PORTLAND, Maine — Animal sightings in a Portland neighborhood have people living there on alert.
Portland Police have received about two dozens phone calls and emails from people who say they've spotted either coyotes or wolves wandering the streets and preying on neighborhood chickens.
"I was coming home a couple of evenings ago and it was in my front yard," said Nina Nicolaides who says it was a coyote that alarmed her dog.
"My thought is it's (coyote) eaten very well. It is big," said Nicolaides.
Neighbor Monique Gaudet says last week it killed four of her five chickens last week.
"I left my chickens, which is my fault in the yard unattended. I came back and there were four dead, then I came into the front yard I looked down and I did see a very large coyote crossing the road," said Gaudet.
The animal or animals that have been stalking the North Deering neighborhood day and night have been captured on cell phone and security video.
NEWS CENTER Maine showed the footage to Maine Wildlife Biologist Scott Lindsey who is confident this animal isn't a coyote.
"Some of the features of that animal are definitely more typical of a domestic dog rather than a coyote. By looking at the shape of its tail, by looking at the proportion, size of its ears compared to its head, looking at the feet and length of legs it could be any number of domestic dogs," said Lindsay.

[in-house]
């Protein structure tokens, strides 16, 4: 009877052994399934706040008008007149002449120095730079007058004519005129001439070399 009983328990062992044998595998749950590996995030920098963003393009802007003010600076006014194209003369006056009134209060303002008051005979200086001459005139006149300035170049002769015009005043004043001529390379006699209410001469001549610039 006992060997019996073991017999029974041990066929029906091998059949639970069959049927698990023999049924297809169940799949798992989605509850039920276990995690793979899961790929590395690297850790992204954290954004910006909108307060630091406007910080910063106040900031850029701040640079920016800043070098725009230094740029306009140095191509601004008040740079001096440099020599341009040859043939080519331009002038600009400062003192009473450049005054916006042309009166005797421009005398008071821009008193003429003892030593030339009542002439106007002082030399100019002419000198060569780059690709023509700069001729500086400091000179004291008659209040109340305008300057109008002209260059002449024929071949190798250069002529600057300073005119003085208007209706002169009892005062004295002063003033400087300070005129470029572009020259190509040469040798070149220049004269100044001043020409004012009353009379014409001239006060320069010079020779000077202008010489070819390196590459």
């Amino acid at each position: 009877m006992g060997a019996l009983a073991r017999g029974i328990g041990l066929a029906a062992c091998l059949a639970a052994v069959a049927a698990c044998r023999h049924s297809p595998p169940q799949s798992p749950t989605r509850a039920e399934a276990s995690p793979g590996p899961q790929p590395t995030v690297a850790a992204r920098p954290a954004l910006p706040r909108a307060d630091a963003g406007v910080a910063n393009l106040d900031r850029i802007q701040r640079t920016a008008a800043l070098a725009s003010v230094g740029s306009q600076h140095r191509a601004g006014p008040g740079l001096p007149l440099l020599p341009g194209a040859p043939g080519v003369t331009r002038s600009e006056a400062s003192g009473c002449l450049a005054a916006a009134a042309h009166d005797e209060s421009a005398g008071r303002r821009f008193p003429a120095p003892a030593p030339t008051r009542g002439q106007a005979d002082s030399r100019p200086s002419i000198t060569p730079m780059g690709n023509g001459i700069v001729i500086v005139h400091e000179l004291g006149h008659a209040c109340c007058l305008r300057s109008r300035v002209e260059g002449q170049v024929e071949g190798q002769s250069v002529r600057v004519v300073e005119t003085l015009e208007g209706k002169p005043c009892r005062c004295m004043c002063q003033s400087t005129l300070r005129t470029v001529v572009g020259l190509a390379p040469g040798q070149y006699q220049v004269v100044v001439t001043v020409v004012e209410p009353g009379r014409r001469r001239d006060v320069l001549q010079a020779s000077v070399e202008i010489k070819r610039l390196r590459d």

Lindsey says it's not unusual for coyotes to be in Portland, but since he says these wild animals are always on the run and always looking for food they tend to be very slim. As for the chickens, it's entirely possible for a dog to go after them.
"Those animals are susceptible to any number of wild predators in the state by coyotes and sometimes domestic dogs," said Lindsey.
Nina Nicolaides isn't convinced saying, "It's a not a dog, it's a coyote."
Some people say this animal is actually a Coydog which is a mix between a wild coyote and a domestic dog. Lindsey says it's not out of the question but it's highly unlikely.
"Most agree we (Maine) have a hybrid of a wolf and coyote, but it's unlikely you are going to have one that hybridized with domestic dogs. Any events where coyotes bred with domestic dogs would have occurred when coyotes first started showing up in neighborhoods and in Maine that was probably back in the 1950s," said Lindsay.
Whatever this animal is people living in North Deering are on alert.
While it's unusual for coyotes to attack people Maine Wildlife Biologist Scott Lindsay says if you do happen to come across one, show your size, make noise and don't run in the opposite direction.